Dr. Whitney Hauser welcomed Douglas K. Devries, OD, to the Dry Eye Coach Podcast, where he offered some very practical tips for bringing intense pulsed light (IPL) therapy into an optometric practice.
Implementing IPL in Your OD Practice
Douglas K. Devries, OD
Managing Partner, Eye Care Associates of Nevada
I’m thrilled to see peers’ surging interest in intense pulsed light (IPL) therapy because I think IPL is tailor-made for optometry. IPL allows us to manipulate non-coherent light to safely get to the root of the dry eye disease process – a goal we’ve been chasing for years. Because we all know that implementing a new technology requires more than just buying a machine, I’d like to share some advice:
- Talk to peers. Talk to optometrists you trust who have implemented IPL in clinical practice. You’ll hear all about the clinical benefits, the financial picture, and the practicalities of implementation.
- Choose a device carefully. In my search for an IPL system, safety was first. I also wanted the sophistication of preset algorithms. I chose the Lumenis Optima IPL, which has a very consistent and controlled energy delivery system initiated from an algorithm. It also has small tip options that work well around the eyes.
- Get an in-practice demo. A demonstration in my practice solidified the purchase for me. I could see how it would work on many levels, including space and my dialogue with patients. From the start of peer conversations and the demo, it was about 5 months before I bought an IPL device.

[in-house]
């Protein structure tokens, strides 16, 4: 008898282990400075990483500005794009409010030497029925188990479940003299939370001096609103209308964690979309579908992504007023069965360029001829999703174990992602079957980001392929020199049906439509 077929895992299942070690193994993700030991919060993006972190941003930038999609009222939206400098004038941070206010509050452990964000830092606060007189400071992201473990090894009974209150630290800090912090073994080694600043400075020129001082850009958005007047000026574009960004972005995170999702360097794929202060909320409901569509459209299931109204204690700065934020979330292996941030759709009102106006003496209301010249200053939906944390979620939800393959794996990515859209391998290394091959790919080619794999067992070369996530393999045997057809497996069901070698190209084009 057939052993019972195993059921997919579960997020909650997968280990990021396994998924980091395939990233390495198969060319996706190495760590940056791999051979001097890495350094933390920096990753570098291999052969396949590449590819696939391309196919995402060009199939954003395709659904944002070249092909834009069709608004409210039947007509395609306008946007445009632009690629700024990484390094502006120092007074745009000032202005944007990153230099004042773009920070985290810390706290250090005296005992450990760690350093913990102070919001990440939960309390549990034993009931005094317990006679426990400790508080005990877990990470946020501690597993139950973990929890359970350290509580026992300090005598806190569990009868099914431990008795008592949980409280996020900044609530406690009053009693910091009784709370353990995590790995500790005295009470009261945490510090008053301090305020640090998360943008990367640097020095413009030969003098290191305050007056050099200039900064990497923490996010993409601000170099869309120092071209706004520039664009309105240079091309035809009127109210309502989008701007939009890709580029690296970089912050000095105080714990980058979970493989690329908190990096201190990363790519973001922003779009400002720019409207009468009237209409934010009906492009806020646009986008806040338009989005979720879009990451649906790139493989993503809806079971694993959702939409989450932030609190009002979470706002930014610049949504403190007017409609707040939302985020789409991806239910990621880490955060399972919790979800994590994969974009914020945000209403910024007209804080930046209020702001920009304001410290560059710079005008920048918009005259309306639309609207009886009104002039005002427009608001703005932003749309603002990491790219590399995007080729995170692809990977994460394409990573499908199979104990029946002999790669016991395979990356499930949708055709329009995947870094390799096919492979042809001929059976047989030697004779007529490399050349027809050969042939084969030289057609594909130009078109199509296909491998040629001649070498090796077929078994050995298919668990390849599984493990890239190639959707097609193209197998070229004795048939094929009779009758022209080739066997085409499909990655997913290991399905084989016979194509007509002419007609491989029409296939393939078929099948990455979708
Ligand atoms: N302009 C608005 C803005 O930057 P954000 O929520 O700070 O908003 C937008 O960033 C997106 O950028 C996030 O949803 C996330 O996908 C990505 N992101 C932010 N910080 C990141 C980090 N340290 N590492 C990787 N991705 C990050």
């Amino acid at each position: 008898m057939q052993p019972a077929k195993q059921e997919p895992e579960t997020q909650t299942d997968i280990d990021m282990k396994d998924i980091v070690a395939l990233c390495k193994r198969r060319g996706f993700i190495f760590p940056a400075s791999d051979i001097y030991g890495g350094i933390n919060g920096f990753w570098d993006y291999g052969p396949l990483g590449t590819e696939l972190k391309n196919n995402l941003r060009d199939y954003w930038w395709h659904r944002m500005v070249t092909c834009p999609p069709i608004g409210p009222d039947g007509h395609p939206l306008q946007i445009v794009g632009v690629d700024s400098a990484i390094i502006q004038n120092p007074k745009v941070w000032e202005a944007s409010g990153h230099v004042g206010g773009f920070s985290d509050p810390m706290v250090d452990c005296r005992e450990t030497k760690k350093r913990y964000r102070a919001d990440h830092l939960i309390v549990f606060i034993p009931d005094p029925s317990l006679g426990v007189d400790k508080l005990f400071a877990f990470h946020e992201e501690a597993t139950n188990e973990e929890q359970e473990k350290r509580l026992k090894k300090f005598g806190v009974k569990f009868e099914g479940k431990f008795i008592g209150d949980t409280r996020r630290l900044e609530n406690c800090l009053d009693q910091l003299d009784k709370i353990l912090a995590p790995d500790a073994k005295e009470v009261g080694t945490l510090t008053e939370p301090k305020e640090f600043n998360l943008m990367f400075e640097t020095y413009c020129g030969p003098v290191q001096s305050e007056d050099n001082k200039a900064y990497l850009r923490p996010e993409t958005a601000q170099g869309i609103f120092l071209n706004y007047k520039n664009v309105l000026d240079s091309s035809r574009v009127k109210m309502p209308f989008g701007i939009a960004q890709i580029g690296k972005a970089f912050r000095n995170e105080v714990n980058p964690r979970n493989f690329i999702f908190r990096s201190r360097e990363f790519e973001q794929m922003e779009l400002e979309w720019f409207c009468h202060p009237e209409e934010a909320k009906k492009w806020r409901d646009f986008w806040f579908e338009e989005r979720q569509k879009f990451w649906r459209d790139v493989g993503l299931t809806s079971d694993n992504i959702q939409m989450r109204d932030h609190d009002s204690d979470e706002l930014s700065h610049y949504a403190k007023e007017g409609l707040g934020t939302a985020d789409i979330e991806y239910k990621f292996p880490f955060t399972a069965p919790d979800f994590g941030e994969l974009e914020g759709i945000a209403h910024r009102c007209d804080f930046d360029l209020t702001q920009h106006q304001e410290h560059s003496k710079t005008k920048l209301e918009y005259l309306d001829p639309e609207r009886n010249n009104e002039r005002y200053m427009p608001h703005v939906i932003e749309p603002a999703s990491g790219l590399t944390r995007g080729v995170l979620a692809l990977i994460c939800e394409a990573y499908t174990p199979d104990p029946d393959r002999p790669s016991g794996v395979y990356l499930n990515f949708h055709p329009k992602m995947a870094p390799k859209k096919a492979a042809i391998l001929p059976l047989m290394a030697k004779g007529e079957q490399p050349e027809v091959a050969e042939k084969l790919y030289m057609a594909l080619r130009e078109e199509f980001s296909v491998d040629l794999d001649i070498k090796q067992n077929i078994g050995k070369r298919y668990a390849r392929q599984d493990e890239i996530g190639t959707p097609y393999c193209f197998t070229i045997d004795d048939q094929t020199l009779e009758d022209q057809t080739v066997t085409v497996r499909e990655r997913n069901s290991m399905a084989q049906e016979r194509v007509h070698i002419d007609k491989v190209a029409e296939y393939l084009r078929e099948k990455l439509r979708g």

- Plan your discussion with patients. I wanted to have the foundation of my IPL discussion ready in advance. I explain that there’s a mechanical treatment called IPL. It was used for many years in dermatology, where doctors discovered that it improved meibomian gland health and thus dry eye. I recommend four sessions of IPL to photocoagulate the vessels, followed by thermal pulsation (LipiFlow, Johnson & Johnson Vision). I began having this discussion with pateints before our in-practice demo, so I had about 12 patients ready for treatment under the supervision of the mentor.
- Look at the numbers. Combined with the ready acceptance of IPL treatment itself, our approach has doubled our volume of thermal pulsation treatments. The equipment paid for itself within 4 months.
- Plan the space. In my practice, we have a dry eye procedure room where we do thermal pulsation, and IPL fits in nicely. If you don’t have a dedicated space, the IPL device can go behind the stand in an exam room and be moved a few feet for treatment.
- Bring staff up to speed. I recommend doing IPL on any staff members who are candidates. They get to find out firsthand what it’s like to go through the procedure, and then they share the experience. In our dry eye-focused practice, it also helps tremendously to have a dry eye coordinator who takes ownership of new projects. Two and a half years after implementation, my staff presents a very consistent message about IPL and how patients should prepare for procedure days.
When I implemented IPL in my practice, I found that patients readily accepted it, so I was able to treat many people right away and get very comfortable using the technology. Several years later, we see some outside referrals for IPL, but we still generate an abundance of candidates from within the practice.